COMPARATIVE EXAMPLE 4

A multilayered PWB was manufactured according to the same procedure as in Example 19, except slit nozzles did not make sweeping motions. As a result, the cross-sections of conductive circuits were rectangular.

COMPARATIVE EXAMPLE 5

A multilayered PWB was manufactured according to the same procedure as in Example 20, except slit nozzles did not make sweeping motions. As a result, the cross-sections of conductive circuits were rectangular.

COMPARATIVE EXAMPLE 6

A multilayered PWB was manufactured according to the same procedure as in Example 16, except the etching time was changed from 30 seconds to 50 seconds.

The value of |W1−W2| in this comparative example was in the range of 3.9 μm-4.3 μm and fell in the range of 0.78 T-0.86 T with reference to the conductive circuit thickness (T). The deviation (σ) of |W1−W2| was 1.58 μm.

COMPARATIVE EXAMPLE 7

A multilayered PWB was manufactured according to the same procedure as in Example 17, except the etching time was changed from 30 seconds to 50 seconds.

The value of |W1−W2| in this comparative example was in the range of 6.075 μm-6.6 μm and fell in the range of 0.81 T-0.88 T with reference to the conductive circuit thickness (T). The deviation (σ) of |W1−W2| was 1.78 μm.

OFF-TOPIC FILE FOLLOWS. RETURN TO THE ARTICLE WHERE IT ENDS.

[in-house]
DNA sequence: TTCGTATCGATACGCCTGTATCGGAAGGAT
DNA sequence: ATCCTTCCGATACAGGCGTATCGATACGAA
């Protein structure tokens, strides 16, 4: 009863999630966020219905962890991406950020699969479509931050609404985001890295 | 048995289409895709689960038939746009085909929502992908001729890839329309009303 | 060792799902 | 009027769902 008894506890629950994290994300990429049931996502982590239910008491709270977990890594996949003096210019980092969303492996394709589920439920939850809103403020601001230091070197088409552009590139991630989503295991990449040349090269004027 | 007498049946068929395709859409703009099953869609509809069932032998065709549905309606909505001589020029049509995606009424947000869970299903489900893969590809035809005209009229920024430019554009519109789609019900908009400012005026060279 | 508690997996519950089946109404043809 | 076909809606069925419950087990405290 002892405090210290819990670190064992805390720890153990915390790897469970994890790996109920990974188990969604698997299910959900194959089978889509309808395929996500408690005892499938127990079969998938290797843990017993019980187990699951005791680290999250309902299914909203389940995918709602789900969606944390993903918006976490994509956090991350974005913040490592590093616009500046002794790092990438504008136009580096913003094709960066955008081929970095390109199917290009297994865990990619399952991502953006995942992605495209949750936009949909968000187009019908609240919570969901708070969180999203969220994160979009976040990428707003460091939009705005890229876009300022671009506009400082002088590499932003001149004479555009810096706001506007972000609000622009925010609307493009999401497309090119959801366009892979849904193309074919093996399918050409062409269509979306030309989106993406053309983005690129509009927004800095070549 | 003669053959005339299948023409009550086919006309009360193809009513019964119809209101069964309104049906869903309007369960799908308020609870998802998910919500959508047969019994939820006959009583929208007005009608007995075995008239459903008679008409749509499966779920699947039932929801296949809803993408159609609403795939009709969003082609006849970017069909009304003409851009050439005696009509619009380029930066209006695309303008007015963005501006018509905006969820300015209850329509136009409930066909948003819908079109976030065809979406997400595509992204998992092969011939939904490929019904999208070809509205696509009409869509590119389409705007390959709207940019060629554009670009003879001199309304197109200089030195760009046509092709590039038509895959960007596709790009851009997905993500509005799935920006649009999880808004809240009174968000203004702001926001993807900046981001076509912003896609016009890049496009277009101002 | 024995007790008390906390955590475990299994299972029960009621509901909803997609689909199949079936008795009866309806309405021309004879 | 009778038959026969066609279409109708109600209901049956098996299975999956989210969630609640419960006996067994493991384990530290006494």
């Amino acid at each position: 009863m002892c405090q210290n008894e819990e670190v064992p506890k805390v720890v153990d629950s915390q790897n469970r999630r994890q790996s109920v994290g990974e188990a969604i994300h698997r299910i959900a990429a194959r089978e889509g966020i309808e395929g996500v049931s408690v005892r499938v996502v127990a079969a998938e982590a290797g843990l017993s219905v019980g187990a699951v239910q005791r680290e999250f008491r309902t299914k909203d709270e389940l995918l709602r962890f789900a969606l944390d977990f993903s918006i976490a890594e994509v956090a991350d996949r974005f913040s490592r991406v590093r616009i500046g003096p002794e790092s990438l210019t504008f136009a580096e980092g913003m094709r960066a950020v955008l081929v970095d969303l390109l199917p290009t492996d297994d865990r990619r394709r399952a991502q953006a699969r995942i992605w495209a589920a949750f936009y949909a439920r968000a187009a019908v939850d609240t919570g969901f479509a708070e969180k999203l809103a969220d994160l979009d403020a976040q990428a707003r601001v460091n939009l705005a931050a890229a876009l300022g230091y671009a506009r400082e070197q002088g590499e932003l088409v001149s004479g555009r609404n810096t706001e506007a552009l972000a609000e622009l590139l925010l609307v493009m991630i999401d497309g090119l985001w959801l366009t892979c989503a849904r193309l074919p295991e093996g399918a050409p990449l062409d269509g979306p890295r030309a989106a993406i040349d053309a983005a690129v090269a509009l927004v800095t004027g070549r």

COMPARATIVE EXAMPLE 8

A multilayered PWB was manufactured according to the same procedure as in Example 18, except the etching time was changed from 30 seconds to 50 seconds.

The value of |W1−W2| in this comparative example was in the range of 7.7 μm-8.6 μm and fell in the range of 0.77 T-0.86 T with reference to the conductive circuit thickness (T). The deviation (σ) of |W1−W2| was 1.62 μm.

COMPARATIVE EXAMPLE 9

A multilayered PWB was manufactured according to the same procedure as in Example 19, except the etching time was changed from 30 seconds to 50 seconds.

The value of |W1−W2| in this comparative example was in the range of 9.625 μm-10.875 μm and fell in the range of 0.77 T-0.87 T with reference to the conductive circuit thickness (T). The deviation (σ) of |W1−W2| was 1.73 μm.

COMPARATIVE EXAMPLE 10

A multilayered PWB was manufactured according to the same procedure as in Example 20, except the etching time was changed from 30 seconds to 50 seconds.

The value of |W1−W2| in this comparative example was in the range of 12 μm-12.75 μm and fell in the range of 0.8 T-0.85 T with reference to the conductive circuit thickness (T). The deviation (σ) of |W1−W2| was 1.88 μm.

COMPARATIVE EXAMPLE 11

A multilayered PWB was manufactured according to the same procedure as in Example 16, except the etching time was 5 seconds.

COMPARATIVE EXAMPLE 12

A multilayered PWB was manufactured according to the same procedure as in Example 17, except the etching time was 5 seconds.